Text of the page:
The tests are LOADED with obscure questions, so if you can't readily answer such questions as "what is Sauce Robert?" or "To which family does a Jerusalem artichoke belong?" and "Is osso buco a poached dish?" you are more than likely going to fail the test, regardless of how good you are with cookery.
My advice for those who must challenge is to simply go to any near by college offering the program and buy a copy of the text book in use, they will HAPPILY sell you anything you can ask for.
Or, call and ask what the required text book is and then Ebay a copy if you can't afford the price, but it is an investment well worth the cash, and comes with digital content and a companion work book if you buy new.
There are several textbooks that are in use currently, and are all pretty much the same, a couple examples would be "On Cooking" and "Professional cooking for Canadian chefs".
I had challenged level one after 8 years of industry experience, 5 as a sous, and I did not find it easy at all, passed by the skin of my teeth, thanks to a friend gifting me his old textbook. Without that book I would have failed the written without a doubt.
Make SURE you get the book, a good highlighter, and memorize everything relevant, right down to the recipes.
French terminology translations are even a part of the testing, including food costing calculations, food safe, and everything in between.
Does a Red Seal make you an amazing line cook by default? Well, no it does not, but, Can any experienced line cook challenge a red seal? No way in hell.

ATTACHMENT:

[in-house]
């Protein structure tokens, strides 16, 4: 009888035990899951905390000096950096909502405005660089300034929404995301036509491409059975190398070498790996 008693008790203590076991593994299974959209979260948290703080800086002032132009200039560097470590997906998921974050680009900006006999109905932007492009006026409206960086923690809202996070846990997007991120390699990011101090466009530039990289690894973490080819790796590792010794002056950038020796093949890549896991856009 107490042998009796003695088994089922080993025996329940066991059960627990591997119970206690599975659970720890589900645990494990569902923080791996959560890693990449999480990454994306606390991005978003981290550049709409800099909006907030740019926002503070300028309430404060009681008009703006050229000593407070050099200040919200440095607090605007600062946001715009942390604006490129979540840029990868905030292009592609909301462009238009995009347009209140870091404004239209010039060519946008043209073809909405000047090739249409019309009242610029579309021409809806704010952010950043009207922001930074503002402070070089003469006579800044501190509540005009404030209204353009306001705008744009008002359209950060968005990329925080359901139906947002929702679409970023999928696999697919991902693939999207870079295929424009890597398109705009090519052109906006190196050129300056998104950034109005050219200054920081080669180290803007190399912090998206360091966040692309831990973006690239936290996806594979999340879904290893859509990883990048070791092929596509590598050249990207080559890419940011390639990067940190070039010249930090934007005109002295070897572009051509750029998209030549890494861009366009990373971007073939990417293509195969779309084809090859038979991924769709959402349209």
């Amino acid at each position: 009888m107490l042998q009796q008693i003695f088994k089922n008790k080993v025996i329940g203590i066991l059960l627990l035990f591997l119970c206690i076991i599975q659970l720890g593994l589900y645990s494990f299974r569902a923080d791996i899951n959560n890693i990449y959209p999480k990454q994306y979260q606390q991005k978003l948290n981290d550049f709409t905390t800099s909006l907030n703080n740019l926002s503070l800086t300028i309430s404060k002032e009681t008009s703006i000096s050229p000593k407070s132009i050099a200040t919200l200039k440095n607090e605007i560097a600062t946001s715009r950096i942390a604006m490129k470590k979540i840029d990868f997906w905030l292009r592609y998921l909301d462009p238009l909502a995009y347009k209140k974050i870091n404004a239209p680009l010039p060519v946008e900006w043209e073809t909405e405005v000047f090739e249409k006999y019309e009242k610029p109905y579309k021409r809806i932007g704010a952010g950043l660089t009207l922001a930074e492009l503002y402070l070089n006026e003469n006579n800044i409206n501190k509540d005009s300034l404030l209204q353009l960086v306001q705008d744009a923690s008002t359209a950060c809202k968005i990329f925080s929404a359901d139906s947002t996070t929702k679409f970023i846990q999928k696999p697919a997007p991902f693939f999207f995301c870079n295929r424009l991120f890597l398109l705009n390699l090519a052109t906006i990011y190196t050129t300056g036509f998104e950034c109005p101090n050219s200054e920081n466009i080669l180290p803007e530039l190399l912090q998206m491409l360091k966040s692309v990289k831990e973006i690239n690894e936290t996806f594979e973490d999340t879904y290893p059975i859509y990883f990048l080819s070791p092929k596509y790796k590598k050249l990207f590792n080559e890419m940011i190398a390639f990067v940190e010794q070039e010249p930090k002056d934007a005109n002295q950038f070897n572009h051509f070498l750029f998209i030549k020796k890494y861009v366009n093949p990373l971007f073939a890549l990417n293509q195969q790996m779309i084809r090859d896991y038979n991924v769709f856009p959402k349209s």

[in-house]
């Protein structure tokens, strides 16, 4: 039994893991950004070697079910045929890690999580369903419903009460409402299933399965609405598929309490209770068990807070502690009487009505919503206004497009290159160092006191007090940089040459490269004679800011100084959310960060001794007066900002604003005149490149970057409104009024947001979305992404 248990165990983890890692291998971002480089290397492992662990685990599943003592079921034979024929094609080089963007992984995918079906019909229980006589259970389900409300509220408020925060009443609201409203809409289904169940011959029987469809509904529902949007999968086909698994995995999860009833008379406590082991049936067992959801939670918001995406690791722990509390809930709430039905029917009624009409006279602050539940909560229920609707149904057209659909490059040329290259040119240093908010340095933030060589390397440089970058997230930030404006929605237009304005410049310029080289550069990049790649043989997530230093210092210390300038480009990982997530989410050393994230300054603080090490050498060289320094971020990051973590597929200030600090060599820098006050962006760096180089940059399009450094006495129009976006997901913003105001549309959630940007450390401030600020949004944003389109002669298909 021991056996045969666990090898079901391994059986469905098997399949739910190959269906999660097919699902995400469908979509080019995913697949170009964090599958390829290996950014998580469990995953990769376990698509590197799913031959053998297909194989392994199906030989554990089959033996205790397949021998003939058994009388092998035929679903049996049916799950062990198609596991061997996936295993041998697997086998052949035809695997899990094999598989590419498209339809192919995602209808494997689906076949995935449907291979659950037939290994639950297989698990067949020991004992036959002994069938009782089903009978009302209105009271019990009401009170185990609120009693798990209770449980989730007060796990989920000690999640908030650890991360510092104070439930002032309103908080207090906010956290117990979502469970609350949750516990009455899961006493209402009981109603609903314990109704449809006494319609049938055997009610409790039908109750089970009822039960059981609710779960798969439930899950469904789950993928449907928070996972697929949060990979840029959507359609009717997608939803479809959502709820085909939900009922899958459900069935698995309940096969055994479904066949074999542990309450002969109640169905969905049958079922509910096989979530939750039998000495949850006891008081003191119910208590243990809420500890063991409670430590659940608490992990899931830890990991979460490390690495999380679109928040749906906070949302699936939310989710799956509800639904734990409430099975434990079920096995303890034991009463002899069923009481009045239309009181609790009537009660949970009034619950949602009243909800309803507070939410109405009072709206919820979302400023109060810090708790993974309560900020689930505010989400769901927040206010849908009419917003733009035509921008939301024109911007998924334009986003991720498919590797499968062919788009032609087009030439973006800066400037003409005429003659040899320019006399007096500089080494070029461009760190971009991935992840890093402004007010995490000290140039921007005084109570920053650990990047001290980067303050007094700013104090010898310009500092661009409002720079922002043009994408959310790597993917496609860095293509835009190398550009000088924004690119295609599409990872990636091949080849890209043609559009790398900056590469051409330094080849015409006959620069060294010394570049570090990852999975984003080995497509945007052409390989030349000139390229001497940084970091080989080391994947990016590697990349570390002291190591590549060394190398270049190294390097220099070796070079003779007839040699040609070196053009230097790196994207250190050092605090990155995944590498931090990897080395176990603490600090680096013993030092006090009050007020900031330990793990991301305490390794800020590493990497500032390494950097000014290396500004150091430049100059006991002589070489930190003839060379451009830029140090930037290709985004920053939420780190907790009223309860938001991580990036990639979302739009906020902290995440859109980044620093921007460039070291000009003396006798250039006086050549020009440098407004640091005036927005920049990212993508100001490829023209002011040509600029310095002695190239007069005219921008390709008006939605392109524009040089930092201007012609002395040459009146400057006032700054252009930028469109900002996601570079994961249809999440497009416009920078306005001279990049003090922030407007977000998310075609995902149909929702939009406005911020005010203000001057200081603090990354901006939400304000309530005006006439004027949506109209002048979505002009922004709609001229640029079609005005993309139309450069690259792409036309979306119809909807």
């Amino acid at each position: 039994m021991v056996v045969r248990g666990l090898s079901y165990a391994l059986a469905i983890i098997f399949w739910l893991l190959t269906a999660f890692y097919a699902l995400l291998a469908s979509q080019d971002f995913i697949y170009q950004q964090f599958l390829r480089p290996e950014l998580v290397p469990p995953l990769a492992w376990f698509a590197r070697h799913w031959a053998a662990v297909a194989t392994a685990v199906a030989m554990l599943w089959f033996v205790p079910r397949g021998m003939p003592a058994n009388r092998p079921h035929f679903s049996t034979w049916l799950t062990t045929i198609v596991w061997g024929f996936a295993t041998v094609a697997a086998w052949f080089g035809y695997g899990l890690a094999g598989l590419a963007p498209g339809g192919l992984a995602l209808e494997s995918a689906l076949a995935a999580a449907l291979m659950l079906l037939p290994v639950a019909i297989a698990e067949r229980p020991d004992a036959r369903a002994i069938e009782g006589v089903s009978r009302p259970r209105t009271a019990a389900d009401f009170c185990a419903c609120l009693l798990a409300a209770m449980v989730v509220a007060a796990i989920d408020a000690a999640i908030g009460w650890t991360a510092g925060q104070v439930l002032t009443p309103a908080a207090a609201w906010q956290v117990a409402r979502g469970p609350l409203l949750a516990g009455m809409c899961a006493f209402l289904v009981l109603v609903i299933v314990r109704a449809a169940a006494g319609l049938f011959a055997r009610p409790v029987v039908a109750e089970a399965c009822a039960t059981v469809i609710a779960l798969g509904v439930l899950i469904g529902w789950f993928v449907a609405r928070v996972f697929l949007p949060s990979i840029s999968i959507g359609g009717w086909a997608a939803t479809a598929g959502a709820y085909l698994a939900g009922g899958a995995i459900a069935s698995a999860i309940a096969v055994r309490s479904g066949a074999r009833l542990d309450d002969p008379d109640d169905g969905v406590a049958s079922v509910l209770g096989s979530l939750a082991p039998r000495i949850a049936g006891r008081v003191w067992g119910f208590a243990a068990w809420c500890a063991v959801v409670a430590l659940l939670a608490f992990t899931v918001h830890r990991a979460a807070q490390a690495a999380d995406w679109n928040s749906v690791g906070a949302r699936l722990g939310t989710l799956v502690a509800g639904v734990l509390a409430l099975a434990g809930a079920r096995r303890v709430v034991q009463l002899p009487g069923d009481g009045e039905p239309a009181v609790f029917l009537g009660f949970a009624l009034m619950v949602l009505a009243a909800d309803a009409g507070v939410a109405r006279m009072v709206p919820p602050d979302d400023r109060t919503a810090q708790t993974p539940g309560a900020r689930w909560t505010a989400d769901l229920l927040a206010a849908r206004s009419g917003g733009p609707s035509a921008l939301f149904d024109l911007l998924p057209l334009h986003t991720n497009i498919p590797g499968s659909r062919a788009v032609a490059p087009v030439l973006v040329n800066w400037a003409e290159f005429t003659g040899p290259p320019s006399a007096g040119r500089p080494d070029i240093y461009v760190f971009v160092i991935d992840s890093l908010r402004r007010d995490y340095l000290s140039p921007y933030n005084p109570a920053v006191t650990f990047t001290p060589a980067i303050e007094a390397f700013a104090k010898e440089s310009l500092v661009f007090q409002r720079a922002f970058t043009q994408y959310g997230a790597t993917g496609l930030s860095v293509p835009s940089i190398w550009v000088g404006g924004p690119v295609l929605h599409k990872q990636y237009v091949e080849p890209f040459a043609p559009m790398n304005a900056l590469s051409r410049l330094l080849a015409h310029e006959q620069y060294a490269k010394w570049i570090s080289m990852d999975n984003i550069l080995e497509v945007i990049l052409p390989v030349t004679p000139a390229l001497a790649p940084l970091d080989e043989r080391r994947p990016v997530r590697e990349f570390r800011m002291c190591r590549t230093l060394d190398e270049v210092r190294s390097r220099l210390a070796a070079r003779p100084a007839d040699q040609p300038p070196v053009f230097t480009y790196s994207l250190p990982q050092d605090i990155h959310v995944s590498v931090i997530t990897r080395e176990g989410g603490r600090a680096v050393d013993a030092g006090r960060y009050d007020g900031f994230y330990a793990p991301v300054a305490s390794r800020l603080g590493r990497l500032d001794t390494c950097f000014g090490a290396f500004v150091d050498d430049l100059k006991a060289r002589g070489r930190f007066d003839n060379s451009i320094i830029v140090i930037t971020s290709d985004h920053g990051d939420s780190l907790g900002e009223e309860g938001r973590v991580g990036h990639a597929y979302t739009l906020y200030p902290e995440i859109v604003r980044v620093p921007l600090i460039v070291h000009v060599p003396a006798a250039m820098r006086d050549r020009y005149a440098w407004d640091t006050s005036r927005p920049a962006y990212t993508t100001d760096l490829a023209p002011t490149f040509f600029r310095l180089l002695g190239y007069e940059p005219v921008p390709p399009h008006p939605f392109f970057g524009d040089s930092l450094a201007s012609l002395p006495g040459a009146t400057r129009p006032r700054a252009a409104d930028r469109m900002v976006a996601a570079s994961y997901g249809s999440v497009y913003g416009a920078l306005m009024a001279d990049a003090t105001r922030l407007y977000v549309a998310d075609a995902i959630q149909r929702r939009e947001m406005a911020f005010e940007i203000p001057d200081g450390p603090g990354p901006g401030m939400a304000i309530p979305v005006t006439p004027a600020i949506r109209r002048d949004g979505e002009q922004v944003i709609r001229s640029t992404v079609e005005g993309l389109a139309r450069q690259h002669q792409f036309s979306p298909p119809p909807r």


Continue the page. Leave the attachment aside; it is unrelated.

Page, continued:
The course is not a joke. You have to become the guy who can answer anything culinary within reason, to pass the red seal tests without lucking out and scratching through, so don't take it lightly. Study that book until you have a firm grasp of each chapter, scout out the facility of your practical assessment before time to familiarize yourself with it's layout, and time will be your number one enemy during a practical exam.
My take away perspective on the red seal in the industry is that a Cook's resume will testify that they are good in a real kitchen, but the red seal will testify that they have a knowledge of everything culinary and industry.
Great analogy. I passed my red seal exam in 2000. I went to school, and I apprenticed. Let me give you my takeaway...
I find that the people who dog the red seal are the ones who never took it seriously in the first place. The thought that all you had to do was work XXX hours and you'll be able to challenge the exam is ludicrous. Sorry but it just doesn't work that way.
The red seal exam is set up so you can have the foundation for your CCC exam. Yes, there are a LOT of obscure questions on the red seal exam, but then again, you are supposed to be as knowledgeable as the person who actually learned and took the time to study the test.